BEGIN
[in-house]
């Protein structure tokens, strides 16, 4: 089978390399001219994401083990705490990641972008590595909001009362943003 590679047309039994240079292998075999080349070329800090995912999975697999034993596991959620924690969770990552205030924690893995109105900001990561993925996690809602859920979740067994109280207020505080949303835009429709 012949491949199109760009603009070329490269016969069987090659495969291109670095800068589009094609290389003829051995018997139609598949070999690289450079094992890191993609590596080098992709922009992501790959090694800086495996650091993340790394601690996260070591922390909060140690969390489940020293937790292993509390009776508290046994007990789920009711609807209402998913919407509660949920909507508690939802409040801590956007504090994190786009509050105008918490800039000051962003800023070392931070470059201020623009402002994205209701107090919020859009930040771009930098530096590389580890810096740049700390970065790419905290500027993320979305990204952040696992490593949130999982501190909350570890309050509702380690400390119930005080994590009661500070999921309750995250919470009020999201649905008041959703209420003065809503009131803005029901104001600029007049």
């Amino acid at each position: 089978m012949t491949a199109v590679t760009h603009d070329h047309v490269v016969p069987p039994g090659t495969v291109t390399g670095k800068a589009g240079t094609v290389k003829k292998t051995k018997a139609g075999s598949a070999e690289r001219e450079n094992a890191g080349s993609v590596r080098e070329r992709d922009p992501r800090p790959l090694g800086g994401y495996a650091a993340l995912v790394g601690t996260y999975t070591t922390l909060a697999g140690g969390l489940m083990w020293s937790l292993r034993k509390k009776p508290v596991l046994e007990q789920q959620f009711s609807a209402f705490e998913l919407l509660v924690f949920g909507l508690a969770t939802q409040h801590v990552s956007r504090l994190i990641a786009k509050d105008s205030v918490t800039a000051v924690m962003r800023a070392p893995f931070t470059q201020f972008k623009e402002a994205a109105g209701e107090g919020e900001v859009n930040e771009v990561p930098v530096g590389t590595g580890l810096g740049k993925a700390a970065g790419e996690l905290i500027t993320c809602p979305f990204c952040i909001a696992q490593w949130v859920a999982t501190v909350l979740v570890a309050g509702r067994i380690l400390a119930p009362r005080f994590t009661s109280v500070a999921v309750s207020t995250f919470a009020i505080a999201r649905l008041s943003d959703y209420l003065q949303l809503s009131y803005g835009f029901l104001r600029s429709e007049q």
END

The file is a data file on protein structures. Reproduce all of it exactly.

[in-house]
């Protein structure tokens, strides 16, 4: 089978390399001219994401083990705490990641972008590595909001009362943003 590679047309039994240079292998075999080349070329800090995912999975697999034993596991959620924690969770990552205030924690893995109105900001990561993925996690809602859920979740067994109280207020505080949303835009429709 012949491949199109760009603009070329490269016969069987090659495969291109670095800068589009094609290389003829051995018997139609598949070999690289450079094992890191993609590596080098992709922009992501790959090694800086495996650091993340790394601690996260070591922390909060140690969390489940020293937790292993509390009776508290046994007990789920009711609807209402998913919407509660949920909507508690939802409040801590956007504090994190786009509050105008918490800039000051962003800023070392931070470059201020623009402002994205209701107090919020859009930040771009930098530096590389580890810096740049700390970065790419905290500027993320979305990204952040696992490593949130999982501190909350570890309050509702380690400390119930005080994590009661500070999921309750995250919470009020999201649905008041959703209420003065809503009131803005029901104001600029007049």
């Amino acid at each position: 089978m012949t491949a199109v590679t760009h603009d070329h047309v490269v016969p069987p039994g090659t495969v291109t390399g670095k800068a589009g240079t094609v290389k003829k292998t051995k018997a139609g075999s598949a070999e690289r001219e450079n094992a890191g080349s993609v590596r080098e070329r992709d922009p992501r800090p790959l090694g800086g994401y495996a650091a993340l995912v790394g601690t996260y999975t070591t922390l909060a697999g140690g969390l489940m083990w020293s937790l292993r034993k509390k009776p508290v596991l046994e007990q789920q959620f009711s609807a209402f705490e998913l919407l509660v924690f949920g909507l508690a969770t939802q409040h801590v990552s956007r504090l994190i990641a786009k509050d105008s205030v918490t800039a000051v924690m962003r800023a070392p893995f931070t470059q201020f972008k623009e402002a994205a109105g209701e107090g919020e900001v859009n930040e771009v990561p930098v530096g590389t590595g580890l810096g740049k993925a700390a970065g790419e996690l905290i500027t993320c809602p979305f990204c952040i909001a696992q490593w949130v859920a999982t501190v909350l979740v570890a309050g509702r067994i380690l400390a119930p009362r005080f994590t009661s109280v500070a999921v309750s207020t995250f919470a009020i505080a999201r649905l008041s943003d959703y209420l003065q949303l809503s009131y803005g835009f029901l104001r600029s429709e007049q």